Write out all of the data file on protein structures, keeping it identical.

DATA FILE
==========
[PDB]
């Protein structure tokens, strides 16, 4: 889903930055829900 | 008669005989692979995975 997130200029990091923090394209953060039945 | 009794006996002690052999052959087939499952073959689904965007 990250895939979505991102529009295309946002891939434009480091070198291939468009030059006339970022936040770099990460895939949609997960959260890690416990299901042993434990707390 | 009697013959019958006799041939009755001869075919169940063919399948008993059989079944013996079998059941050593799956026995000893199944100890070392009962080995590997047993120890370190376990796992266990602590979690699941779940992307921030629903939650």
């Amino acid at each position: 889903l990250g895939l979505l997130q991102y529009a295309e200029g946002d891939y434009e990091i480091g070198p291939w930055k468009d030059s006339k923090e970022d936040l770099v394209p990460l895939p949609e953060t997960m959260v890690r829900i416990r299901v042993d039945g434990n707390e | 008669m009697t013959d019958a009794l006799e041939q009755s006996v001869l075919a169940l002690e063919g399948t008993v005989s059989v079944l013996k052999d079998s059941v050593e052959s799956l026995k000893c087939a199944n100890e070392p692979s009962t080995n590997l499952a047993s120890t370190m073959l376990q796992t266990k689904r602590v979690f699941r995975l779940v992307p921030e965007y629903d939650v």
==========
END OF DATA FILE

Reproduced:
[PDB]
């Protein structure tokens, strides 16, 4: 889903930055829900 | 008669005989692979995975 997130200029990091923090394209953060039945 | 009794006996002690052999052959087939499952073959689904965007 990250895939979505991102529009295309946002891939434009480091070198291939468009030059006339970022936040770099990460895939949609997960959260890690416990299901042993434990707390 | 009697013959019958006799041939009755001869075919169940063919399948008993059989079944013996079998059941050593799956026995000893199944100890070392009962080995590997047993120890370190376990796992266990602590979690699941779940992307921030629903939650």
């Amino acid at each position: 889903l990250g895939l979505l997130q991102y529009a295309e200029g946002d891939y434009e990091i480091g070198p291939w930055k468009d030059s006339k923090e970022d936040l770099v394209p990460l895939p949609e953060t997960m959260v890690r829900i416990r299901v042993d039945g434990n707390e | 008669m009697t013959d019958a009794l006799e041939q009755s006996v001869l075919a169940l002690e063919g399948t008993v005989s059989v079944l013996k052999d079998s059941v050593e052959s799956l026995k000893c087939a199944n100890e070392p692979s009962t080995n590997l499952a047993s120890t370190m073959l376990q796992t266990k689904r602590v979690f699941r995975l779940v992307p921030e965007y629903d939650v």